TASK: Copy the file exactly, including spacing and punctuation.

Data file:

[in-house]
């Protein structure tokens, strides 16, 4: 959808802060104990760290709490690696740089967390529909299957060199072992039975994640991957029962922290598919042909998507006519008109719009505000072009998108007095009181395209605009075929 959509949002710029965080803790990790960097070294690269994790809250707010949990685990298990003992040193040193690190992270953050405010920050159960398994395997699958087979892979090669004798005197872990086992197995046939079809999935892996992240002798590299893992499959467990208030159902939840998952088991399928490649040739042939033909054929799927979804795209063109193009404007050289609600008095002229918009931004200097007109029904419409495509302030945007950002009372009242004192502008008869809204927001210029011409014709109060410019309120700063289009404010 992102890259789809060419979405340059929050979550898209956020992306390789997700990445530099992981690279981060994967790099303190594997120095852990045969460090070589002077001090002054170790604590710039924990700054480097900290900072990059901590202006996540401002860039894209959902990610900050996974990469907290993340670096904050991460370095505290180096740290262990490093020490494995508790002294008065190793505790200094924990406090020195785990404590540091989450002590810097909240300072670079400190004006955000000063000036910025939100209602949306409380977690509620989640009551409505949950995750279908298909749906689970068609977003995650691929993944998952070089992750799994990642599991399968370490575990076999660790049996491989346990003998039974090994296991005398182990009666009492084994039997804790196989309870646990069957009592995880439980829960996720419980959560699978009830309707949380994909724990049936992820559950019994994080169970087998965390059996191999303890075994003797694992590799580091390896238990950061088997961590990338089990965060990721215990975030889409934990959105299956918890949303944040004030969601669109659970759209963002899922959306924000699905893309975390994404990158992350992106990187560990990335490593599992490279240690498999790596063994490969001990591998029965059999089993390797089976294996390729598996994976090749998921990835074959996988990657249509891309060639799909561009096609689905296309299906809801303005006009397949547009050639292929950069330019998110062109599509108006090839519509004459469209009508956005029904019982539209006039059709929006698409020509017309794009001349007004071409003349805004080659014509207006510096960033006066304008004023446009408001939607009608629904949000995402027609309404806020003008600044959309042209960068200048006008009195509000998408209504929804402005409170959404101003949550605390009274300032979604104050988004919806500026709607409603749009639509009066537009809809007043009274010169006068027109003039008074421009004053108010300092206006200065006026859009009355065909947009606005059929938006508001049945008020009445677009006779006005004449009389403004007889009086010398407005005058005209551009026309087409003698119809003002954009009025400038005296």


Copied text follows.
[in-house]
């Protein structure tokens, strides 16, 4: 959808802060104990760290709490690696740089967390529909299957060199072992039975994640991957029962922290598919042909998507006519008109719009505000072009998108007095009181395209605009075929 959509949002710029965080803790990790960097070294690269994790809250707010949990685990298990003992040193040193690190992270953050405010920050159960398994395997699958087979892979090669004798005197872990086992197995046939079809999935892996992240002798590299893992499959467990208030159902939840998952088991399928490649040739042939033909054929799927979804795209063109193009404007050289609600008095002229918009931004200097007109029904419409495509302030945007950002009372009242004192502008008869809204927001210029011409014709109060410019309120700063289009404010 992102890259789809060419979405340059929050979550898209956020992306390789997700990445530099992981690279981060994967790099303190594997120095852990045969460090070589002077001090002054170790604590710039924990700054480097900290900072990059901590202006996540401002860039894209959902990610900050996974990469907290993340670096904050991460370095505290180096740290262990490093020490494995508790002294008065190793505790200094924990406090020195785990404590540091989450002590810097909240300072670079400190004006955000000063000036910025939100209602949306409380977690509620989640009551409505949950995750279908298909749906689970068609977003995650691929993944998952070089992750799994990642599991399968370490575990076999660790049996491989346990003998039974090994296991005398182990009666009492084994039997804790196989309870646990069957009592995880439980829960996720419980959560699978009830309707949380994909724990049936992820559950019994994080169970087998965390059996191999303890075994003797694992590799580091390896238990950061088997961590990338089990965060990721215990975030889409934990959105299956918890949303944040004030969601669109659970759209963002899922959306924000699905893309975390994404990158992350992106990187560990990335490593599992490279240690498999790596063994490969001990591998029965059999089993390797089976294996390729598996994976090749998921990835074959996988990657249509891309060639799909561009096609689905296309299906809801303005006009397949547009050639292929950069330019998110062109599509108006090839519509004459469209009508956005029904019982539209006039059709929006698409020509017309794009001349007004071409003349805004080659014509207006510096960033006066304008004023446009408001939607009608629904949000995402027609309404806020003008600044959309042209960068200048006008009195509000998408209504929804402005409170959404101003949550605390009274300032979604104050988004919806500026709607409603749009639509009066537009809809007043009274010169006068027109003039008074421009004053108010300092206006200065006026859009009355065909947009606005059929938006508001049945008020009445677009006779006005004449009389403004007889009086010398407005005058005209551009026309087409003698119809003002954009009025400038005296």